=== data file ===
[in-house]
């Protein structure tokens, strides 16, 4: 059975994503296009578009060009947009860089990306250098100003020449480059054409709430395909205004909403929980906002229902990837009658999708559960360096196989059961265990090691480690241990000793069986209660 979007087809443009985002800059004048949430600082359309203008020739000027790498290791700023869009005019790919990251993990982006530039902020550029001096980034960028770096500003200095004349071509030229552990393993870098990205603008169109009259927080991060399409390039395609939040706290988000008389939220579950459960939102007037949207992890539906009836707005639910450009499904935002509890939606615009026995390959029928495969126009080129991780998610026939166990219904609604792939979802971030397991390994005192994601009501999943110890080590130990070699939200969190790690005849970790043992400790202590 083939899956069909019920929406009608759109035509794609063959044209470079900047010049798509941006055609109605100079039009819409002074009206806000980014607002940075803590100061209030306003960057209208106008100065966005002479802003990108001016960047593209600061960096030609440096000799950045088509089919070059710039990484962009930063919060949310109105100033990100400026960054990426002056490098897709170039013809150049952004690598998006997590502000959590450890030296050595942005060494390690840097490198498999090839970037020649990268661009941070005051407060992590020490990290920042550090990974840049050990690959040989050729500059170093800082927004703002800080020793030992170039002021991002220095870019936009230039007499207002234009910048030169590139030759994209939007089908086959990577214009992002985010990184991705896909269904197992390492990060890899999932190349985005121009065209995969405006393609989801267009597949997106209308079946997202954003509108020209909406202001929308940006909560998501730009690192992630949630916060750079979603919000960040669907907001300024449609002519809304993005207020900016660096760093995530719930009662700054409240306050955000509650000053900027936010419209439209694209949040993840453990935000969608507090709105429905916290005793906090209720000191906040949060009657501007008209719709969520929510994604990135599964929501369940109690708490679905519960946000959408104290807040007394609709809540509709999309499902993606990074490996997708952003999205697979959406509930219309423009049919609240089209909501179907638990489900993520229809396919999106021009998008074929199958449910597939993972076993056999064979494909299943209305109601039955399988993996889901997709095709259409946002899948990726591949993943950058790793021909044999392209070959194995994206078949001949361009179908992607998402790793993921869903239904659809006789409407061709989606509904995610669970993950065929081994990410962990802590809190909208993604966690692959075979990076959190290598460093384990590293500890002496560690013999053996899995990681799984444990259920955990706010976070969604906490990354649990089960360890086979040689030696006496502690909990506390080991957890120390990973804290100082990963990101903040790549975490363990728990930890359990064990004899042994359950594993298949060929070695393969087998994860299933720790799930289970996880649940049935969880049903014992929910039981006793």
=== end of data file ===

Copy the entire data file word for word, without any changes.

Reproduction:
[in-house]
């Protein structure tokens, strides 16, 4: 059975994503296009578009060009947009860089990306250098100003020449480059054409709430395909205004909403929980906002229902990837009658999708559960360096196989059961265990090691480690241990000793069986209660 979007087809443009985002800059004048949430600082359309203008020739000027790498290791700023869009005019790919990251993990982006530039902020550029001096980034960028770096500003200095004349071509030229552990393993870098990205603008169109009259927080991060399409390039395609939040706290988000008389939220579950459960939102007037949207992890539906009836707005639910450009499904935002509890939606615009026995390959029928495969126009080129991780998610026939166990219904609604792939979802971030397991390994005192994601009501999943110890080590130990070699939200969190790690005849970790043992400790202590 083939899956069909019920929406009608759109035509794609063959044209470079900047010049798509941006055609109605100079039009819409002074009206806000980014607002940075803590100061209030306003960057209208106008100065966005002479802003990108001016960047593209600061960096030609440096000799950045088509089919070059710039990484962009930063919060949310109105100033990100400026960054990426002056490098897709170039013809150049952004690598998006997590502000959590450890030296050595942005060494390690840097490198498999090839970037020649990268661009941070005051407060992590020490990290920042550090990974840049050990690959040989050729500059170093800082927004703002800080020793030992170039002021991002220095870019936009230039007499207002234009910048030169590139030759994209939007089908086959990577214009992002985010990184991705896909269904197992390492990060890899999932190349985005121009065209995969405006393609989801267009597949997106209308079946997202954003509108020209909406202001929308940006909560998501730009690192992630949630916060750079979603919000960040669907907001300024449609002519809304993005207020900016660096760093995530719930009662700054409240306050955000509650000053900027936010419209439209694209949040993840453990935000969608507090709105429905916290005793906090209720000191906040949060009657501007008209719709969520929510994604990135599964929501369940109690708490679905519960946000959408104290807040007394609709809540509709999309499902993606990074490996997708952003999205697979959406509930219309423009049919609240089209909501179907638990489900993520229809396919999106021009998008074929199958449910597939993972076993056999064979494909299943209305109601039955399988993996889901997709095709259409946002899948990726591949993943950058790793021909044999392209070959194995994206078949001949361009179908992607998402790793993921869903239904659809006789409407061709989606509904995610669970993950065929081994990410962990802590809190909208993604966690692959075979990076959190290598460093384990590293500890002496560690013999053996899995990681799984444990259920955990706010976070969604906490990354649990089960360890086979040689030696006496502690909990506390080991957890120390990973804290100082990963990101903040790549975490363990728990930890359990064990004899042994359950594993298949060929070695393969087998994860299933720790799930289970996880649940049935969880049903014992929910039981006793």